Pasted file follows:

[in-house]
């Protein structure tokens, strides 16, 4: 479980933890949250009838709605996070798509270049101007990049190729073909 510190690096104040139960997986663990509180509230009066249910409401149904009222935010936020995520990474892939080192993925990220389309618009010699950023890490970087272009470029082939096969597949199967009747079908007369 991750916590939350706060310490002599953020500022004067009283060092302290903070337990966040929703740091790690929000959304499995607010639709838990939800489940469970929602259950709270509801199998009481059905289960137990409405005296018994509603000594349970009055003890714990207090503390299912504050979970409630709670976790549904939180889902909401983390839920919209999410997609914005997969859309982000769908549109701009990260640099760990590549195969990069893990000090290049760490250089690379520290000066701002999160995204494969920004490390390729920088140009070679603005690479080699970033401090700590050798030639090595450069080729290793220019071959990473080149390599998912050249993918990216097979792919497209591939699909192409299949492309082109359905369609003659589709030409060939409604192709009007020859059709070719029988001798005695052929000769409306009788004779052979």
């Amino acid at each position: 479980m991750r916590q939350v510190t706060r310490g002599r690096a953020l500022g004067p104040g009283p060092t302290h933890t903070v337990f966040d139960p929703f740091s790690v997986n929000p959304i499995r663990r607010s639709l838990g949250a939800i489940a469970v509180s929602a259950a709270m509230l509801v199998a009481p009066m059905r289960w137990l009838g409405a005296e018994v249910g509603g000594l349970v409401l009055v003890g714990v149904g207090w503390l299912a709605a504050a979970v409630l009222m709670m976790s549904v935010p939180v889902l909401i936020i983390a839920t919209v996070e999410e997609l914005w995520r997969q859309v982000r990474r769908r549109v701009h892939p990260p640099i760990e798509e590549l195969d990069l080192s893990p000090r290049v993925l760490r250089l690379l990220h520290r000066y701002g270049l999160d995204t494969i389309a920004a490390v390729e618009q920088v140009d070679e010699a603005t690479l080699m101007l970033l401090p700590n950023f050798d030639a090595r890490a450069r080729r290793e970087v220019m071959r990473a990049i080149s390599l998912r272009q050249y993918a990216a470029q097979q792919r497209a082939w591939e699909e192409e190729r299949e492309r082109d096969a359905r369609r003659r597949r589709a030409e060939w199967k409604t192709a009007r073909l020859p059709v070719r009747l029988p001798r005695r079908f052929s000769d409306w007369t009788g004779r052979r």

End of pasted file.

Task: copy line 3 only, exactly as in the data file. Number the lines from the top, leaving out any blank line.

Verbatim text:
């Amino acid at each position: 479980m991750r916590q939350v510190t706060r310490g002599r690096a953020l500022g004067p104040g009283p060092t302290h933890t903070v337990f966040d139960p929703f740091s790690v997986n929000p959304i499995r663990r607010s639709l838990g949250a939800i489940a469970v509180s929602a259950a709270m509230l509801v199998a009481p009066m059905r289960w137990l009838g409405a005296e018994v249910g509603g000594l349970v409401l009055v003890g714990v149904g207090w503390l299912a709605a504050a979970v409630l009222m709670m976790s549904v935010p939180v889902l909401i936020i983390a839920t919209v996070e999410e997609l914005w995520r997969q859309v982000r990474r769908r549109v701009h892939p990260p640099i760990e798509e590549l195969d990069l080192s893990p000090r290049v993925l760490r250089l690379l990220h520290r000066y701002g270049l999160d995204t494969i389309a920004a490390v390729e618009q920088v140009d070679e010699a603005t690479l080699m101007l970033l401090p700590n950023f050798d030639a090595r890490a450069r080729r290793e970087v220019m071959r990473a990049i080149s390599l998912r272009q050249y993918a990216a470029q097979q792919r497209a082939w591939e699909e192409e190729r299949e492309r082109d096969a359905r369609r003659r597949r589709a030409e060939w199967k409604t192709a009007r073909l020859p059709v070719r009747l029988p001798r005695r079908f052929s000769d409306w007369t009788g004779r052979r």